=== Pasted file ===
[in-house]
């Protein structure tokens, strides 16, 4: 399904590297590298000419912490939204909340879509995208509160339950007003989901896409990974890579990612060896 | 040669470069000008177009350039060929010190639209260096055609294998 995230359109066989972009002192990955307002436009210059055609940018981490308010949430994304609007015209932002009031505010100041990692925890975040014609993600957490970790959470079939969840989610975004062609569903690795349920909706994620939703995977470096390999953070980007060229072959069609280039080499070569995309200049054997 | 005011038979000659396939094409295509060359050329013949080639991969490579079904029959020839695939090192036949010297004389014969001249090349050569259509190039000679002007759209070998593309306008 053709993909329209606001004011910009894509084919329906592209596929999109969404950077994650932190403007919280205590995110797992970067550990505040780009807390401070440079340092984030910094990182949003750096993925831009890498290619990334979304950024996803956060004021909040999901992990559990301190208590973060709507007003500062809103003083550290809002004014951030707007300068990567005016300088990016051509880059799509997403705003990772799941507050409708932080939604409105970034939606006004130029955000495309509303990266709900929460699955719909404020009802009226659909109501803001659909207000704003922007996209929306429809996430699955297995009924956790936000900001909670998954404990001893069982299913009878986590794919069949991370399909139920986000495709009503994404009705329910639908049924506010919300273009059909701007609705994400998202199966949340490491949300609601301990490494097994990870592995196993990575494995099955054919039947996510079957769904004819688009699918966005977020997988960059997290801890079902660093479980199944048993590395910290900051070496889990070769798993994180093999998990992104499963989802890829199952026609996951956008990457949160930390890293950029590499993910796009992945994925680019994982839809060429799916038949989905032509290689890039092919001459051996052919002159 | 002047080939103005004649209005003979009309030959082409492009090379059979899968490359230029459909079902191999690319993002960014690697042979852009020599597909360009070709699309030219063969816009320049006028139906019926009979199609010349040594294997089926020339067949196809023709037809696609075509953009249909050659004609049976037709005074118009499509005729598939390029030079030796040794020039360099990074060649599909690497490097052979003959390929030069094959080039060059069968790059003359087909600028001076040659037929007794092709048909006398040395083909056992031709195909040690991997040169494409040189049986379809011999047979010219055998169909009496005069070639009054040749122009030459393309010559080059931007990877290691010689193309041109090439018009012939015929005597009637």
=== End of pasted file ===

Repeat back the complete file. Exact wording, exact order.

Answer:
[in-house]
């Protein structure tokens, strides 16, 4: 399904590297590298000419912490939204909340879509995208509160339950007003989901896409990974890579990612060896 | 040669470069000008177009350039060929010190639209260096055609294998 995230359109066989972009002192990955307002436009210059055609940018981490308010949430994304609007015209932002009031505010100041990692925890975040014609993600957490970790959470079939969840989610975004062609569903690795349920909706994620939703995977470096390999953070980007060229072959069609280039080499070569995309200049054997 | 005011038979000659396939094409295509060359050329013949080639991969490579079904029959020839695939090192036949010297004389014969001249090349050569259509190039000679002007759209070998593309306008 053709993909329209606001004011910009894509084919329906592209596929999109969404950077994650932190403007919280205590995110797992970067550990505040780009807390401070440079340092984030910094990182949003750096993925831009890498290619990334979304950024996803956060004021909040999901992990559990301190208590973060709507007003500062809103003083550290809002004014951030707007300068990567005016300088990016051509880059799509997403705003990772799941507050409708932080939604409105970034939606006004130029955000495309509303990266709900929460699955719909404020009802009226659909109501803001659909207000704003922007996209929306429809996430699955297995009924956790936000900001909670998954404990001893069982299913009878986590794919069949991370399909139920986000495709009503994404009705329910639908049924506010919300273009059909701007609705994400998202199966949340490491949300609601301990490494097994990870592995196993990575494995099955054919039947996510079957769904004819688009699918966005977020997988960059997290801890079902660093479980199944048993590395910290900051070496889990070769798993994180093999998990992104499963989802890829199952026609996951956008990457949160930390890293950029590499993910796009992945994925680019994982839809060429799916038949989905032509290689890039092919001459051996052919002159 | 002047080939103005004649209005003979009309030959082409492009090379059979899968490359230029459909079902191999690319993002960014690697042979852009020599597909360009070709699309030219063969816009320049006028139906019926009979199609010349040594294997089926020339067949196809023709037809696609075509953009249909050659004609049976037709005074118009499509005729598939390029030079030796040794020039360099990074060649599909690497490097052979003959390929030069094959080039060059069968790059003359087909600028001076040659037929007794092709048909006398040395083909056992031709195909040690991997040169494409040189049986379809011999047979010219055998169909009496005069070639009054040749122009030459393309010559080059931007990877290691010689193309041109090439018009012939015929005597009637």